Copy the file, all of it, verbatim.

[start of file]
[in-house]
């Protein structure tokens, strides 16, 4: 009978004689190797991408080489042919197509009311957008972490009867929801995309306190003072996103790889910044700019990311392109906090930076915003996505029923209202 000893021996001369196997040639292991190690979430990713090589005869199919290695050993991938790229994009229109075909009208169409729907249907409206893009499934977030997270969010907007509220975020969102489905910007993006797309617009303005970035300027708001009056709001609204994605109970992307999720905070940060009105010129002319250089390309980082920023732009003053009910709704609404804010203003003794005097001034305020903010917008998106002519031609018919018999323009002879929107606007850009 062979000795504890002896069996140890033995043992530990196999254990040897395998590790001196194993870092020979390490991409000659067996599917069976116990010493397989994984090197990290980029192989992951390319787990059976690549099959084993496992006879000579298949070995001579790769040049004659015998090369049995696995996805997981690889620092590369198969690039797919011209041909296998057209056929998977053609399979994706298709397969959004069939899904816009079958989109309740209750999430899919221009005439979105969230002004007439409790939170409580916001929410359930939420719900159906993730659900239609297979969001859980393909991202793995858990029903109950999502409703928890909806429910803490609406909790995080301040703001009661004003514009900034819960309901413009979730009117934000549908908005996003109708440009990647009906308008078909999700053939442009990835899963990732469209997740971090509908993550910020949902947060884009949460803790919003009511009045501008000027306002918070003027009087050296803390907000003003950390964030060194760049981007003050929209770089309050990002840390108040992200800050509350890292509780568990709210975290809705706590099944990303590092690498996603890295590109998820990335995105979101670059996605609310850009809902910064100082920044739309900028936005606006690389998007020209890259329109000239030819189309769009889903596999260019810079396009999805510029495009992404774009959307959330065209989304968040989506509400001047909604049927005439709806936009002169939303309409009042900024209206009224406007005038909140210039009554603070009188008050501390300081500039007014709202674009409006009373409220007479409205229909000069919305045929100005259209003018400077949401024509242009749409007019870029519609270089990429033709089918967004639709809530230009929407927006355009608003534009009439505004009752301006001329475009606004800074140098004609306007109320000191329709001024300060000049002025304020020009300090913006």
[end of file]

[in-house]
């Protein structure tokens, strides 16, 4: 009978004689190797991408080489042919197509009311957008972490009867929801995309306190003072996103790889910044700019990311392109906090930076915003996505029923209202 000893021996001369196997040639292991190690979430990713090589005869199919290695050993991938790229994009229109075909009208169409729907249907409206893009499934977030997270969010907007509220975020969102489905910007993006797309617009303005970035300027708001009056709001609204994605109970992307999720905070940060009105010129002319250089390309980082920023732009003053009910709704609404804010203003003794005097001034305020903010917008998106002519031609018919018999323009002879929107606007850009 062979000795504890002896069996140890033995043992530990196999254990040897395998590790001196194993870092020979390490991409000659067996599917069976116990010493397989994984090197990290980029192989992951390319787990059976690549099959084993496992006879000579298949070995001579790769040049004659015998090369049995696995996805997981690889620092590369198969690039797919011209041909296998057209056929998977053609399979994706298709397969959004069939899904816009079958989109309740209750999430899919221009005439979105969230002004007439409790939170409580916001929410359930939420719900159906993730659900239609297979969001859980393909991202793995858990029903109950999502409703928890909806429910803490609406909790995080301040703001009661004003514009900034819960309901413009979730009117934000549908908005996003109708440009990647009906308008078909999700053939442009990835899963990732469209997740971090509908993550910020949902947060884009949460803790919003009511009045501008000027306002918070003027009087050296803390907000003003950390964030060194760049981007003050929209770089309050990002840390108040992200800050509350890292509780568990709210975290809705706590099944990303590092690498996603890295590109998820990335995105979101670059996605609310850009809902910064100082920044739309900028936005606006690389998007020209890259329109000239030819189309769009889903596999260019810079396009999805510029495009992404774009959307959330065209989304968040989506509400001047909604049927005439709806936009002169939303309409009042900024209206009224406007005038909140210039009554603070009188008050501390300081500039007014709202674009409006009373409220007479409205229909000069919305045929100005259209003018400077949401024509242009749409007019870029519609270089990429033709089918967004639709809530230009929407927006355009608003534009009439505004009752301006001329475009606004800074140098004609306007109320000191329709001024300060000049002025304020020009300090913006």